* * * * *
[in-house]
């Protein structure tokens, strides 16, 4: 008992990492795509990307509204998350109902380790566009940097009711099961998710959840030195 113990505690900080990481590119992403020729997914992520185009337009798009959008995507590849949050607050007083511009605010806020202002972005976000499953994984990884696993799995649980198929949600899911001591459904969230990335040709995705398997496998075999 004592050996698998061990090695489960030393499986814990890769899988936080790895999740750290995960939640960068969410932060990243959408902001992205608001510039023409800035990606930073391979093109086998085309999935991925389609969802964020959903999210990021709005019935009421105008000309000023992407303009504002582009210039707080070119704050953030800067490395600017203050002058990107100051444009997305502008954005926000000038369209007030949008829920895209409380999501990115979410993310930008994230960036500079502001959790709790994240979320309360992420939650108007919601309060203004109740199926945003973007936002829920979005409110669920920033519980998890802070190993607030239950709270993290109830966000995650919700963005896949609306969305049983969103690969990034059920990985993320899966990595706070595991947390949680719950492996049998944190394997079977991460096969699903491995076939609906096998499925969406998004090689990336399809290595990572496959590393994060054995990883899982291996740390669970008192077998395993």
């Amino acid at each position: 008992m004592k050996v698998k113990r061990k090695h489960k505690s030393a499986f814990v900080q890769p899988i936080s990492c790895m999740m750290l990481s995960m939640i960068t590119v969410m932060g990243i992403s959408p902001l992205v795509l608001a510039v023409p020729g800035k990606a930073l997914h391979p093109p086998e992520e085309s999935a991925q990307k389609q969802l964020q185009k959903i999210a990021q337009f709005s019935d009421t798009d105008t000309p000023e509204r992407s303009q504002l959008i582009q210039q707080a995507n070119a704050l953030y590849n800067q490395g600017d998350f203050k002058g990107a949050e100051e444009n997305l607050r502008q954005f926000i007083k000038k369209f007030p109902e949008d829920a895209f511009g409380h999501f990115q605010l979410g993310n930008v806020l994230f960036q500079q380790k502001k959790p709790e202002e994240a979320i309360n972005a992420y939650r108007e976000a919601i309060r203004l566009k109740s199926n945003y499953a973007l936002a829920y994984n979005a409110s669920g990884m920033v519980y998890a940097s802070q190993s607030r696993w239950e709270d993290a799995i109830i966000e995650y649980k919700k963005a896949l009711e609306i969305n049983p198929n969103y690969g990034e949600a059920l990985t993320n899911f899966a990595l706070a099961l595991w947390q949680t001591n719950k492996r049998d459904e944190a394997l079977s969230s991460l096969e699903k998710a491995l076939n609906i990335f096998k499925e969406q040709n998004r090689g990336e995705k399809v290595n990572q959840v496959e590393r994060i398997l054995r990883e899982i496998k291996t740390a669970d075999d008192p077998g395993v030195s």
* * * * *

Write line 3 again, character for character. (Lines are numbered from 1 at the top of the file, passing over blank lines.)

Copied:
């Amino acid at each position: 008992m004592k050996v698998k113990r061990k090695h489960k505690s030393a499986f814990v900080q890769p899988i936080s990492c790895m999740m750290l990481s995960m939640i960068t590119v969410m932060g990243i992403s959408p902001l992205v795509l608001a510039v023409p020729g800035k990606a930073l997914h391979p093109p086998e992520e085309s999935a991925q990307k389609q969802l964020q185009k959903i999210a990021q337009f709005s019935d009421t798009d105008t000309p000023e509204r992407s303009q504002l959008i582009q210039q707080a995507n070119a704050l953030y590849n800067q490395g600017d998350f203050k002058g990107a949050e100051e444009n997305l607050r502008q954005f926000i007083k000038k369209f007030p109902e949008d829920a895209f511009g409380h999501f990115q605010l979410g993310n930008v806020l994230f960036q500079q380790k502001k959790p709790e202002e994240a979320i309360n972005a992420y939650r108007e976000a919601i309060r203004l566009k109740s199926n945003y499953a973007l936002a829920y994984n979005a409110s669920g990884m920033v519980y998890a940097s802070q190993s607030r696993w239950e709270d993290a799995i109830i966000e995650y649980k919700k963005a896949l009711e609306i969305n049983p198929n969103y690969g990034e949600a059920l990985t993320n899911f899966a990595l706070a099961l595991w947390q949680t001591n719950k492996r049998d459904e944190a394997l079977s969230s991460l096969e699903k998710a491995l076939n609906i990335f096998k499925e969406q040709n998004r090689g990336e995705k399809v290595n990572q959840v496959e590393r994060i398997l054995r990883e899982i496998k291996t740390a669970d075999d008192p077998g395993v030195s």